“It’s Not About the Truth” by the former head coach of the Duke lacrosse team, Mike Pressler, is an engrossing and enlightening read.
I thought that I had paid attention throughout the process, and still learned a great deal and picked up some keen insights.
The book chronicles the events from the phone call to escort service up to declaration of “innocent” and the start of the 2007 lacrosse season.
Major and bit players in the drama are profiled and their actions recounted in a documentary/narrative style that is easy to follow and comprehend.
The University bureaucrats (starting with President Brodhead) showed no profiles in courage and abandoned the team, its season and Coach Pressler in a show of politically correct CYA.
The AD is revealed as a cowardly marionette whose word was not his bond.
The 88 faculty members (20% of the Duke staff) who took out a full-page “social disaster” ad in the student newspaper openly flew their agenda flag. A huge rush to judgment before the facts were known.
As egregiously as the university acted in forsaking the team and coach, the actions of the DA (Mike Nifong) and the Durham PD were enough to prompt two ethics charges from the North Carolina State Bar. Trial starts this week.
Nifong’s rush to judgment was motivated by his desire to be elected in the 2006 DA race.
The book points out that he never spoke to the escort (complainant) until about eight months after the supposed incident.
The book does show where the profiles in courage reside.
Ironically, it is James Ammons (Chancellor at the historically black college NCCU), who was the initial public voice of reason…being the first to say “don’t rush to judgment.”
Coach Pressler and his family proved to be a rock of stability in all the turmoil for the team. After speaking with the Senior Captains, he knew they were speaking the truth…and never wavered in this belief.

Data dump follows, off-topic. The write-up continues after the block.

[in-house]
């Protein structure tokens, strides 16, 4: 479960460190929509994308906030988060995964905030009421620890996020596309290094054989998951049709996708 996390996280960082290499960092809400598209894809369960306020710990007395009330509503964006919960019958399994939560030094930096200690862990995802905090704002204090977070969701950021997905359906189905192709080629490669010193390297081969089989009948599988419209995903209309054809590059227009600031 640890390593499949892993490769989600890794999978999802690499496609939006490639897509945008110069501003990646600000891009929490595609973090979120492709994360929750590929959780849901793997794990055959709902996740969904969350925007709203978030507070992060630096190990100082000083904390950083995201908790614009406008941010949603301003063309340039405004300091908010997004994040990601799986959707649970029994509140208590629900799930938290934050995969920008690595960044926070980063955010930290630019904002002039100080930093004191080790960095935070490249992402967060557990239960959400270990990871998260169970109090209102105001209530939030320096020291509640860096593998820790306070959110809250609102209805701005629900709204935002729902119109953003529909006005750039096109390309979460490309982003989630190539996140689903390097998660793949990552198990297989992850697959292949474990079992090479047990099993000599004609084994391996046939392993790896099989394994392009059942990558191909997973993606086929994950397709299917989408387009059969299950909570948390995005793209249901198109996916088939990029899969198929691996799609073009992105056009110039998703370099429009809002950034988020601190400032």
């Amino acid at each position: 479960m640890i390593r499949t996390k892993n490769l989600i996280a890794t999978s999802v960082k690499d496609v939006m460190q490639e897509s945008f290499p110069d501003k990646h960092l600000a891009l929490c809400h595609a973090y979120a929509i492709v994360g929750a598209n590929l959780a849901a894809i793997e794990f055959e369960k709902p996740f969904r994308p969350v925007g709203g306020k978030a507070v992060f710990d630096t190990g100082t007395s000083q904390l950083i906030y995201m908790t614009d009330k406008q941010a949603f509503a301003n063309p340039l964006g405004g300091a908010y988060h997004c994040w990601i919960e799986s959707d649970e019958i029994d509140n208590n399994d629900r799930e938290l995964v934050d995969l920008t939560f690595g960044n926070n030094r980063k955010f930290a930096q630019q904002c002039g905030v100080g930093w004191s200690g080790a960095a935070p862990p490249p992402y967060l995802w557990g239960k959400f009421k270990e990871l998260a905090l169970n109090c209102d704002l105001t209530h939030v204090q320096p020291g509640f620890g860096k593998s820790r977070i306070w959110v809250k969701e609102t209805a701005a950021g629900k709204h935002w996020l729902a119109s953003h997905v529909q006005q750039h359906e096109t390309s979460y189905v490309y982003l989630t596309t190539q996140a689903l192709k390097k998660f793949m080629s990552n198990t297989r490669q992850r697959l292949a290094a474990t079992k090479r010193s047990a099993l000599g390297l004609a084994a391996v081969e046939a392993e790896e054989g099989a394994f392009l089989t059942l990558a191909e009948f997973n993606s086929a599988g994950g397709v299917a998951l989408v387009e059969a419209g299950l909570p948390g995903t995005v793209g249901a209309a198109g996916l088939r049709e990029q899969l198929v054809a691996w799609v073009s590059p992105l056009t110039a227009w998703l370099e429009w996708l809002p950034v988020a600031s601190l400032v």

While the AD was not supportive, the other coaches were loyal to the lacrosse team.
The legal team was incredible. Joseph Chesire V said he knew after three minutes that Dave Evans was telling the truth, and proceeded accordingly.
The members of the team and their parents are the real heroes. The anguish and anxiety they all suffered waiting for the third indictment had to be excruciating. Lives were turned upside down for over a year.
They banded together and never lost faith in one another. That not one underclassman transferred showed a great leap of faith to a university that did not show the same loyalty.
It took a lot of bravery, trust and faith for the parents to send their sons back to Duke.
“The Truth” kept their resolve intact.
Anyone who saw the address Dave Evans gave on May 15, 2006 knew he was speaking from the heart and meant every word he said. It was a powerful moment.
If you watched him speak and did not know he was truthful you should not play poker, as every tell was there.
There are some of us who never vacillated in believing in the innocence of the team. I still feel apologies are owed by many to Coach Pressler, the defendants, the team and the parents.